January issue 2019
After the Pakistan People’s Party-led government in Sindh threatened to halt the gas supply to other provinces and launch a protest movement over what it termed a “step-motherly” attitude towards it by the centre, Islamabad resumed the gas supply in the province.
The gas supply had been suspended for almost a week in Sindh, leading to closure of CNG stations and other related industries. Domestic consumers as well as small factories bore the brunt, with the PPP reminding other provinces that Sindh accounted for at least 71 per cent of national gas production. The Sindh government maintains that Karachi has suffered on the energy front owing to the federal government’s incompetence.
Petroleum Minister Ghulam Sarwar Khan rules out that the gas crisis had been created, saying it had occurred due to some technical fault. During his emergency visit to Karachi, Khan promised that the industries all over Sindh would receive 50 per cent of the supply.
The Sui Southern Gas Company (SSGC) had stopped gas supply to the CNG sector after reiterating that it had not been receiving the requisite pressure and amount of gas for distribution due to a technical fault at some gas fields.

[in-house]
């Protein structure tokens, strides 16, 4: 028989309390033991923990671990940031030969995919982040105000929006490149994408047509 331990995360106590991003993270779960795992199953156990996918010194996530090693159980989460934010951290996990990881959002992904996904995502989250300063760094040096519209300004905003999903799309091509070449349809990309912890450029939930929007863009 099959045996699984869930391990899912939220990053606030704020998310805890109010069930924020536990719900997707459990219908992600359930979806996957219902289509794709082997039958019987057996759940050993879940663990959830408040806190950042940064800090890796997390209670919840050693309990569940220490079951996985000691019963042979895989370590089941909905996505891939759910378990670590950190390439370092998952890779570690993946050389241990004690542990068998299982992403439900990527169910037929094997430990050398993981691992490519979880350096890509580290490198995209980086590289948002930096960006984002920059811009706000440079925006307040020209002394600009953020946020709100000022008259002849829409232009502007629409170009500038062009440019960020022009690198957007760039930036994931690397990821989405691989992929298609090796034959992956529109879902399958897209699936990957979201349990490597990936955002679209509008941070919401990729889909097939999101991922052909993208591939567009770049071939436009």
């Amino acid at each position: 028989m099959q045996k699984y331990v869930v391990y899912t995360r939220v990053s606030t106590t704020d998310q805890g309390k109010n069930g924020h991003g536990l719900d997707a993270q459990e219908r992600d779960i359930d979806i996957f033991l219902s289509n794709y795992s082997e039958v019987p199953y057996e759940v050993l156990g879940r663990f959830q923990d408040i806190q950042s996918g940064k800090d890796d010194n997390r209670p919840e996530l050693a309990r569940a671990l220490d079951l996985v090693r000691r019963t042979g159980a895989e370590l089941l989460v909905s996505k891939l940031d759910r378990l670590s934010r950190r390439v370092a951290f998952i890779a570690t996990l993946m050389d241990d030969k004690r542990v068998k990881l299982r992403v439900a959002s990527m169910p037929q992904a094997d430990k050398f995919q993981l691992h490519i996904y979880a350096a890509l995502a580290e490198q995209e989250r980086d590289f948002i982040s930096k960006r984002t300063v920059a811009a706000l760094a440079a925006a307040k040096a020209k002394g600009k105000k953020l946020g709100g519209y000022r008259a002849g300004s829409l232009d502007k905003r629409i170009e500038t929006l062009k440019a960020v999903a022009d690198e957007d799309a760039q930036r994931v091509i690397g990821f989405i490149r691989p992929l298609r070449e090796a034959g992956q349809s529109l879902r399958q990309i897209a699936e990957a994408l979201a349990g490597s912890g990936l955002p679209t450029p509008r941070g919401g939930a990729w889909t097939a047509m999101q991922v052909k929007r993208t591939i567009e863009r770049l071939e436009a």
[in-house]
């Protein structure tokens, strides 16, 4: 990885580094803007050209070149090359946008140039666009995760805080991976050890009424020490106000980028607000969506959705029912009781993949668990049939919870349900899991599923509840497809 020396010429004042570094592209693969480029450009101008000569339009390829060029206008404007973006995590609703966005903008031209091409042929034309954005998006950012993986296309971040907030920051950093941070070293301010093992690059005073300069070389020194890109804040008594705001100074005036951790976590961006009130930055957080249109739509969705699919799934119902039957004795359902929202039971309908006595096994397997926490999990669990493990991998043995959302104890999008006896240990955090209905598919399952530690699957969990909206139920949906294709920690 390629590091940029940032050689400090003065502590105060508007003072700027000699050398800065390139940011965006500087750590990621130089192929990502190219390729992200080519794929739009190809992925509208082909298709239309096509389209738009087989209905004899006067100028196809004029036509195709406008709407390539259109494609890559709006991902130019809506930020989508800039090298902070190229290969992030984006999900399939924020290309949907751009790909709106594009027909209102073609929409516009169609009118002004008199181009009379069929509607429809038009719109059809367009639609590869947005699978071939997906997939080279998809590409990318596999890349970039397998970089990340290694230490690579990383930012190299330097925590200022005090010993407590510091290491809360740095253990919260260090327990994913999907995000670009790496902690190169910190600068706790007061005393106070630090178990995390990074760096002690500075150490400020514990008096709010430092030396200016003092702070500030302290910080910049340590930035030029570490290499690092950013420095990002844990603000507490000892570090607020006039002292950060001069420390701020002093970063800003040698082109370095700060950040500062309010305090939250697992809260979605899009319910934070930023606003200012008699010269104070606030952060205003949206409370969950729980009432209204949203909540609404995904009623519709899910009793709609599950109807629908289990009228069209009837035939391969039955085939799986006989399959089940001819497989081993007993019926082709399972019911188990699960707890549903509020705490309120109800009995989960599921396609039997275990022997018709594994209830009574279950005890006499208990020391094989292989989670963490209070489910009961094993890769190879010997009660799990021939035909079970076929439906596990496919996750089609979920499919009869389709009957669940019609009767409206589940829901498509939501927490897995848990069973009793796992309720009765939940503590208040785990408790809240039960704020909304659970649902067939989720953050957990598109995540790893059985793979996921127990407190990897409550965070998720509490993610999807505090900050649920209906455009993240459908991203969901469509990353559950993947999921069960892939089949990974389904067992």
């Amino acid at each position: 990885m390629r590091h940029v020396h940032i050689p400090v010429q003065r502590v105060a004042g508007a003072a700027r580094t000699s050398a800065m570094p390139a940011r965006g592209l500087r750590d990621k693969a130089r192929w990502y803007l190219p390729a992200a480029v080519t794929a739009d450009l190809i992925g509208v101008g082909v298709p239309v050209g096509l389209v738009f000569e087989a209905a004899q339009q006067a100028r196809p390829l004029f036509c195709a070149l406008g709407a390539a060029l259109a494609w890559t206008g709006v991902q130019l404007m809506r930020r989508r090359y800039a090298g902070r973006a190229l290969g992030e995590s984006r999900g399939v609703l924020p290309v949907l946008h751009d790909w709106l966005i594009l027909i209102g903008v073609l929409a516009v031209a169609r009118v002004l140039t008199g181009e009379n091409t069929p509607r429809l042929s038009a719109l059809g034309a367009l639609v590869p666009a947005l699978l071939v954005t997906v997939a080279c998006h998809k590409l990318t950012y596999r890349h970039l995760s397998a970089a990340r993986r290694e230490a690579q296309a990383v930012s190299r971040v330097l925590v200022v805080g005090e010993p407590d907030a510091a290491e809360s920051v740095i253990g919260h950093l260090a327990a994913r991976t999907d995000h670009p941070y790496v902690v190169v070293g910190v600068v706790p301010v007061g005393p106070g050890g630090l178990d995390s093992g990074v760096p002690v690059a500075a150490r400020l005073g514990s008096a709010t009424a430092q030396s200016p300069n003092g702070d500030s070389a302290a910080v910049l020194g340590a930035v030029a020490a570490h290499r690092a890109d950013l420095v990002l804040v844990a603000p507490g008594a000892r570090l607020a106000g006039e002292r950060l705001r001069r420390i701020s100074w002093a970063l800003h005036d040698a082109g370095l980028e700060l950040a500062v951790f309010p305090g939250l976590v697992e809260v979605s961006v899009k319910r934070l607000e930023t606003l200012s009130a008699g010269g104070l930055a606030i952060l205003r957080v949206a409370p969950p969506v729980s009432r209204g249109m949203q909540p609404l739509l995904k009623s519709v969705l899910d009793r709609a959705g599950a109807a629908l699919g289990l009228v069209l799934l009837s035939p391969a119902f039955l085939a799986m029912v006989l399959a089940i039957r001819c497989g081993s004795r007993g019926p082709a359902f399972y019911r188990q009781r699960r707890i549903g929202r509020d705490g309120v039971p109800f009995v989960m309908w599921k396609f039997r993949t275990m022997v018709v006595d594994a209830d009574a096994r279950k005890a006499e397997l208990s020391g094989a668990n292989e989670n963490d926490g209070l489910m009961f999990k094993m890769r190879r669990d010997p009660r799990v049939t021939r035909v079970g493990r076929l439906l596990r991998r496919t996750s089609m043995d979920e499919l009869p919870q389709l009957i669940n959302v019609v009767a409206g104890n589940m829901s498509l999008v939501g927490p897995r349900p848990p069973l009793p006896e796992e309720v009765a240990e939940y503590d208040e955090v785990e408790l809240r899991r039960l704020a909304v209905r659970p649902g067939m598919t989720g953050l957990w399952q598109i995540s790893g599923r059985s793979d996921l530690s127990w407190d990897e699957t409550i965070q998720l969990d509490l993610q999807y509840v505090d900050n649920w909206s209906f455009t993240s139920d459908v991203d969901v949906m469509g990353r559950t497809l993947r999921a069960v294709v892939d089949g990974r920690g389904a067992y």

As a result, cities across the province – including the capital of Karachi – suffered a serious transport crisis because a majority of the public transport vehicles stayed off the roads due to non-availability of gas at CNG stations.
Public transport owners charged hefty fares citing CNG closure, saying it was “impossible” to bring vehicles on the roads after the SSGC had said that the situation was unlikely to change in the near future. In Lahore and Faisalabad, industries had their gas supply suspended for about 30 hours.
Prime Minister Imran Khan was told that management of two gas companies – SSGC and SNGPL – was responsible for the impending gas crisis. The companies had their respective boards of directors (BoDs) dissolved. A four-member committee, headed by Oil and Gas Regulatory Authority (OGRA) chairperson Uzma Adil Khan, was constituted to conduct an inquiry into the matter.
According to official data, a 3.65 percent plunge in economic growth has been witnessed between 2006 and 2015 owing to gas outages. The said decade saw a 0.29 percent decrease in consumption. The numbers are expected to get worse, with gas shortfall set to reach around four billion cubic feet per day (bcfd) by 2020 and 8.5 bcfd by 2030.
Meanwhile, the state’s first policy for liquefied natural gas (LNG) – believed to be the solution to the aggravating gas crisis – was passed in 2005 and then revised in 2011. And yet, question marks remain over LNG import. In August 2013, the Economic Coordination Committee approved the first ever LNG terminal project.
SSGC says that it is getting 1,200 million cubic feet of gas per day from gas fields as opposed to 1,280 million at this time last year due to natural depletion of indigenous gas reserves. This is the problem at its core. Pakistan is running out of gas and successive governments have not developed any alternatives.